ON DIRECT APPEAL FROM CAUSE NO. F86-85539-M IN THE 194th DISTRICT COURT DALLAS COUNTY KELLER, P.J., filed a dissenting opinion in which KEASLER, YEARY and KEEL, JJ., joined.
The Court grants a new punishment hearing in this case because it concludes that a State-sponsored expert witness improperly relied upon the now-disavowed Briseno factors in expressing an opinion that Appellant was not intellectually disabled. The Court does not say that Appellant objected to any of the expert's testimony on this basis, and the record does not appear to contain any such objection. Nor does this Court analyze Appellant's claim under the framework for determining when a claim is exempt from the usual requirement to object. Despite the fact that preservation is a systemic requirement, the Court fails to conduct the usual preservation analysis and, instead, claims that its treatment of intellectual disability cases in habeas proceedings has some bearing on the disposition of an improper-admission-of-evidence claim on direct appeal. Because, under a proper preservation analysis, Appellant's claim was not preserved and was not exempt from preservation requirements, his claim should be rejected.
The Court's opinion is also flawed because it does not conduct a harm analysis. Such an analysis would be unnecessary if Appellant's claim were rejected due to lack of preservation, as it should be, but since the Court addresses the merits, then it should also have addressed the issue of harm. The Court should either have conducted a harm analysis or explained how this particular claim was immune from a harm analysis. Because the Court has done neither of these things, even if I believed that Appellant's claim was preserved, I would not be able to join the Court's opinion.
Preservation is a systemic requirement, meaning that a first-tier appellate court may not reverse a conviction without first addressing any issue of error preservation. This is true even if the issue is not raised by the parties. On direct appeal in a death penalty case, this Court is a first-tier appellate court. We are required, then, to address any issue of error preservation, and there is one here, because Appellant did not raise his current claim at trial.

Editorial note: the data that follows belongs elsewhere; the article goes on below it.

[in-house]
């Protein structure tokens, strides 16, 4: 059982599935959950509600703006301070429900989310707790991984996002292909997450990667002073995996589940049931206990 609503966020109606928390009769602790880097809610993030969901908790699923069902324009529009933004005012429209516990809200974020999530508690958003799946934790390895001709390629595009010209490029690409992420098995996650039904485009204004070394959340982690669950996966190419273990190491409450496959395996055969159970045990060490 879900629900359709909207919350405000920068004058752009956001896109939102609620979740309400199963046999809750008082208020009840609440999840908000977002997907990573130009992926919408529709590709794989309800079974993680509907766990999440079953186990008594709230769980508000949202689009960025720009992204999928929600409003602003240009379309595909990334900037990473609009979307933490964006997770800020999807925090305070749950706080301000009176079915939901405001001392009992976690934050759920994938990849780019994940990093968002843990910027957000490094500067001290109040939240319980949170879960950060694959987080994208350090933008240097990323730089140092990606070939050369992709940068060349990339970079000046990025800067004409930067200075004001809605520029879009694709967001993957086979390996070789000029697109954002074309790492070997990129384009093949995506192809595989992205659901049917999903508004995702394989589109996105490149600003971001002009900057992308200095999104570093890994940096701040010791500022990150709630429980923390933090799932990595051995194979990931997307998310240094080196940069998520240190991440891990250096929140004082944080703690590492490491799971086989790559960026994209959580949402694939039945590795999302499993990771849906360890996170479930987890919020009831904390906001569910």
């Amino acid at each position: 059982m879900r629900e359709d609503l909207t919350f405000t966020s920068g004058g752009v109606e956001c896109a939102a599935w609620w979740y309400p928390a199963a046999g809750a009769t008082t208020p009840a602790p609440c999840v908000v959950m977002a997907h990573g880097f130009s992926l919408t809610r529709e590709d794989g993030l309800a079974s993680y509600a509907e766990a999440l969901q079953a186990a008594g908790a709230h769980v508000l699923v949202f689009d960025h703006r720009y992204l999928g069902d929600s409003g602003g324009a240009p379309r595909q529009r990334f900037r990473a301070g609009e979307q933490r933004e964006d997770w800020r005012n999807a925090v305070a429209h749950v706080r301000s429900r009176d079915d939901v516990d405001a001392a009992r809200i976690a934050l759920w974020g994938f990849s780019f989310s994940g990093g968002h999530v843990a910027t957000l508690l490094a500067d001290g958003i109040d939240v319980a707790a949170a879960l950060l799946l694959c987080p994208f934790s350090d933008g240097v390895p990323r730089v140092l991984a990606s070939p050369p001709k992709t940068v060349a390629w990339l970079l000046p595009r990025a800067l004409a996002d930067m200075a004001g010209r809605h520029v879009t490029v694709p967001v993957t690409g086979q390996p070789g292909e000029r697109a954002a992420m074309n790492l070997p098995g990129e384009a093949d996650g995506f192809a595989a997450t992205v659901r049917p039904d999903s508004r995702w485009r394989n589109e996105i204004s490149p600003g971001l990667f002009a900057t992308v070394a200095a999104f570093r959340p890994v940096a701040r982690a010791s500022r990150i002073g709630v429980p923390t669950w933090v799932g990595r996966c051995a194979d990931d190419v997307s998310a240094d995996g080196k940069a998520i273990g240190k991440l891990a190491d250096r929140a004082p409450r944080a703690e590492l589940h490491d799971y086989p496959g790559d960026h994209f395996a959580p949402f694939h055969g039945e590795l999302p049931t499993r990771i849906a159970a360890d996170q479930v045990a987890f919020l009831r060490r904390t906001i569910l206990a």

Darcy v. State, 488 S.W.3d 325, 327-28 (Tex. Crim. App. 2016).
Id. at 328.
TEX. CODE CRIM. PROC. art. 37.071, § 2(h).
Appellate Rule 33.1 articulates a general rule requiring a timely complaint at trial to preserve a complaint on appeal. Evidence Rule 103 also generally requires a timely objection on a specific ground in order to preserve a complaint regarding the admission of evidence. "The vast majority of errors must be preserved." "In fact, almost all error—even constitutional error—may be forfeited if the appellant failed to object."
TEX. R. APP. P. 33.1; Grado v. State, 445 S.W.3d 736, 738-39 (Tex. Crim. App. 2014).
TEX. R. EVID. 103(a)(1).
Henson v. State, 407 S.W.3d 764, 769 (Tex. Crim. App. 2013).
Fuller v. State, 253 S.W.3d 220, 232 (Tex. Crim. App. 2008).
The exceptions to the general rule of preservation are articulated in Marin v. State, our watershed case on error preservation, which divided rules into three categories: (1) absolute requirements or prohibitions, (2) rights that are waivable-only, and (3) rights that can be forfeited. No common law "fundamental error" exception exists outside of the Marin framework. Only errors that fall within the first two Marin categories are exempt from the objection requirement. We have said that these first two categories of errors are "relatively small" or "narrow."
851 S.W.2d 275 (Tex. Crim. App. 1993).
Ex parte Beck, 541 S.W.3d 846, 853 (Tex. Crim. App. 2017).
Proenza v. State, 541 S.W.3d 786, 793-94 (Tex. Crim. App. 2017).
Saldano v. State, 70 S.W.3d 873, 888-89 (Tex. Crim. App. 2002).
Id. at 889.
Grado, 445 S.W.3d at 739.
I am unaware of any case from this Court, after Marin, that has held that an error in admitting evidence falls within one of the first two Marin categories. To the contrary, "[w]e have consistently held that the failure to object in a timely and specific manner during trial forfeits complaints about the admissibility of evidence. This is true even though the error may concern a constitutional right of the defendant." We have explained that "we have generally treated errors in the admission of evidence as being subject to procedural default, regardless of the constitutional right involved." We have held that a specific objection was required to preserve error in admitting evidence even when the impropriety associated with the evidence was egregious, such as expert testimony based on racial prejudice or evidence obtained in violation of the right to counsel. Indeed, the admission of evidence seems to be the classic situation of a rule that is "optional with the parties":
Darcy, 488 S.W.3d at 329 (emphasis added).
Saldano, 70 S.W.3d at 889.
Darcy, 488 S.W.3d at 329.
Our system of justice is characteristically adversarial. One consequence is that many substantive and procedural features, especially most evidentiary rules, are really optional with the parties. Although we may speak of evidence as inadmissible, it is more precise, if not more correct, to say that the rules make such evidence objectionable. Indeed, this is just another way of calling attention to the fact that no issue concerning the admissibility of evidence ever arises unless one of the parties objects to it.